skip to content


All members of the faculty of mathematics are responsible for backups of files on their laptop. On this page we describe the approaches that we recommend users take.

There are two related services described here -- synchronisation and backup software. (1) Synchronisation services will replicate a directory structure on two or more machines, so that when files are added/deleted from one machine, these changes are replicated on the other machines. (2) Backup services take a snapshot of a directory structure of files at user-specified intervals; the user can then go 'back in time' to retrieve files from some previous snapshot.

In both cases, it is worth exploring whether you wish the files to also be stored 'in the cloud' as well as on your own devices.

Synchronisation software

  1. Nextcloud. The faculty runs a Nextcloud instance, with all users having a quota of 2GB for file storage. When Nextcloud is running, changes to files on your laptop are sent to the server typically within a minute. Nextcloud can also be used to synchronise files from your laptop to the faculty linux network. If your files are stored on Nextcloud, then you can always access your files from any machine by visiting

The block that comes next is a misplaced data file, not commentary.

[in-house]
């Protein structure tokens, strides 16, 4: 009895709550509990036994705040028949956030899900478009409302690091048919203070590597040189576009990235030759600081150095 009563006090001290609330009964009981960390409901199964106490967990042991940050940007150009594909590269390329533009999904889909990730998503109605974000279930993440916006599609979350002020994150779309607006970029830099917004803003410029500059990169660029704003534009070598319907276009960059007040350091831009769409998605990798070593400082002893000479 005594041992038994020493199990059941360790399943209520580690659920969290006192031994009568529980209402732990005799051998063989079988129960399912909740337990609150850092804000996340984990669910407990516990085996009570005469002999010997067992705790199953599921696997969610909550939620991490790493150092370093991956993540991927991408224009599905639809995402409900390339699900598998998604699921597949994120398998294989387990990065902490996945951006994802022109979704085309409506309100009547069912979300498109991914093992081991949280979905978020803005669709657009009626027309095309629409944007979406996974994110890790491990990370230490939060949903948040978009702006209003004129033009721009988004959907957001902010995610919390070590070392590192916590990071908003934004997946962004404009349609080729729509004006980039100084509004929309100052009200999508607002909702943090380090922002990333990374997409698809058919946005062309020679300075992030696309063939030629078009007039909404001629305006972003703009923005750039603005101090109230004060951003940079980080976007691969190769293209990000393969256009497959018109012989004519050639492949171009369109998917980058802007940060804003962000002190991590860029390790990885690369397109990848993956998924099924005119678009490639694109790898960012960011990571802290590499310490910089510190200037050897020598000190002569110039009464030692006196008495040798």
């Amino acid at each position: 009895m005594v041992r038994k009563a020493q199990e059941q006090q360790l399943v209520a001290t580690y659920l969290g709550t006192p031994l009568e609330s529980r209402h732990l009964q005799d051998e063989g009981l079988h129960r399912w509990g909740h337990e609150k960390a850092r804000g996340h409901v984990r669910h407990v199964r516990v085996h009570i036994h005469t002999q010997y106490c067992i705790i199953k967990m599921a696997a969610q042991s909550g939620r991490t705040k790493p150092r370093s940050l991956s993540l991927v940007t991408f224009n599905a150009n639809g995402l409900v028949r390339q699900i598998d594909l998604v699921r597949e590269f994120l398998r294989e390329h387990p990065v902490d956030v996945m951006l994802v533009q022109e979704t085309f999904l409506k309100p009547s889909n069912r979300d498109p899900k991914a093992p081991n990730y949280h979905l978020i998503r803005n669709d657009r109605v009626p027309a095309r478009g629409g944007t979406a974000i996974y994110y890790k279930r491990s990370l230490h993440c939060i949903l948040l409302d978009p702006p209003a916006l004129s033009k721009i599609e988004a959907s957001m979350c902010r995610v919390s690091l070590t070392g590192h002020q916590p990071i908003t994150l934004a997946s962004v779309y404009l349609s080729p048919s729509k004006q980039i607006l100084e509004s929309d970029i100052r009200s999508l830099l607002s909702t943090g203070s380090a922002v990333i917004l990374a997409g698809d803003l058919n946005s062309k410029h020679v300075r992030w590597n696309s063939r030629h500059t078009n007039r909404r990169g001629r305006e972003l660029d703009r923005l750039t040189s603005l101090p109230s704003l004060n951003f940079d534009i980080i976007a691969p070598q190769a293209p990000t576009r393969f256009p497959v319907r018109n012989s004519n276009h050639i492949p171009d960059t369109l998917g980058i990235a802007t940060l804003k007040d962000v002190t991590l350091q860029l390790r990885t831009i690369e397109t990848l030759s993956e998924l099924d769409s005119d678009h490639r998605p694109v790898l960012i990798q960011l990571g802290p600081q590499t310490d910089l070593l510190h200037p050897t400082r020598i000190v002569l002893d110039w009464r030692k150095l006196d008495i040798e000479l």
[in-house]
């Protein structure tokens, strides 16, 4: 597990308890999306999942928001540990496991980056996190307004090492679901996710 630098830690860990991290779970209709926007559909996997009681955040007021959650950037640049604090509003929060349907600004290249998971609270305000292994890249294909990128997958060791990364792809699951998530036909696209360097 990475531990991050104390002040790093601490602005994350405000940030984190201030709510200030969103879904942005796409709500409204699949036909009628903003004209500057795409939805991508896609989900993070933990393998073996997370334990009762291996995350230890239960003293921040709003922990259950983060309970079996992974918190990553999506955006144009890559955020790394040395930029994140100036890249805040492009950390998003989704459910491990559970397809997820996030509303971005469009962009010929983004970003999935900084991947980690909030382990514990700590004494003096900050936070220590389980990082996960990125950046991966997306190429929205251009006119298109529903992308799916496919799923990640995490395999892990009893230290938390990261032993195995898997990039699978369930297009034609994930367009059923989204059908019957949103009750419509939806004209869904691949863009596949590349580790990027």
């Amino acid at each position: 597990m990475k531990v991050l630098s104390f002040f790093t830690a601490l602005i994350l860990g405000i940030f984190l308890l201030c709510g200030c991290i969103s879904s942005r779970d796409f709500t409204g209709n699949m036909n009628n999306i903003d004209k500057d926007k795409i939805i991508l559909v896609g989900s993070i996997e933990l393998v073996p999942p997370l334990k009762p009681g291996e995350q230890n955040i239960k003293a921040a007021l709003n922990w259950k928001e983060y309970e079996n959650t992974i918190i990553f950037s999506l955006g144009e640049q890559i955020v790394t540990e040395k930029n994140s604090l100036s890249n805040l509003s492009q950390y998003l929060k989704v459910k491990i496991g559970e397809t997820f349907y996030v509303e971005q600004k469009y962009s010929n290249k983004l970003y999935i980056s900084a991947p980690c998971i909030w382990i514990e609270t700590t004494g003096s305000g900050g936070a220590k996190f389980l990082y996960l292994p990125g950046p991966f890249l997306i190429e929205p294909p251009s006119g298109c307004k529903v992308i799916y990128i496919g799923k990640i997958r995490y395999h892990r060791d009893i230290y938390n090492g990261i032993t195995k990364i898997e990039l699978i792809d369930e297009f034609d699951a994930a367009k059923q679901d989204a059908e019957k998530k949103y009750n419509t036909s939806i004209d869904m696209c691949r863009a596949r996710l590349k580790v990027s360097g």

2. Dropbox is a popular tool for synchronising files across devices. The University has a paid-for plan Dropbox business for those users with advanced needs. The client-software provided by Dropbox is commercial and driven by commercial decisions: in particular, there is no guarantee that they will continue to support arrangements of remote home-directories as used on managed Maths linux machines. Dropbox will store your files securely on the cloud, so you can access them from any machine via

  3. Unison is free software that duplicates a directory structure across two machines. Your files go directly from one machine to the other -- no copy of the files are kept in the cloud. You can therefore synchronise as much data as you require between the two machines.

Backup software

For most laptop users, we would recommend that you use software that is included with your operating system. In most cases there will be settings provided to vary the frequency and number of snapshots that are stored over time. It is a good idea to periodically test that you can retrieve a file from your backups to ensure that backups are working.


We recommend that mac users buy an external hard drive and then use Time machine. Time machine requires no cloud storage and therefore you are limited simply by the size of your hard drives. Alternatively, iCloud provides 5GB of free storage for backup of apple devices. Superduper is an advanced solution.


Windows users can backup folders from their laptop to OneDrive.


Backup solutions include Deja dup, Back in Time and rsnapshot. Alternatively, linux users may wish to write their own scripts that rely on rsync to make the backups, e.g. rsync-time-backup.

Page last reviewed: 2022-06-18 Next review due: 2023-06-18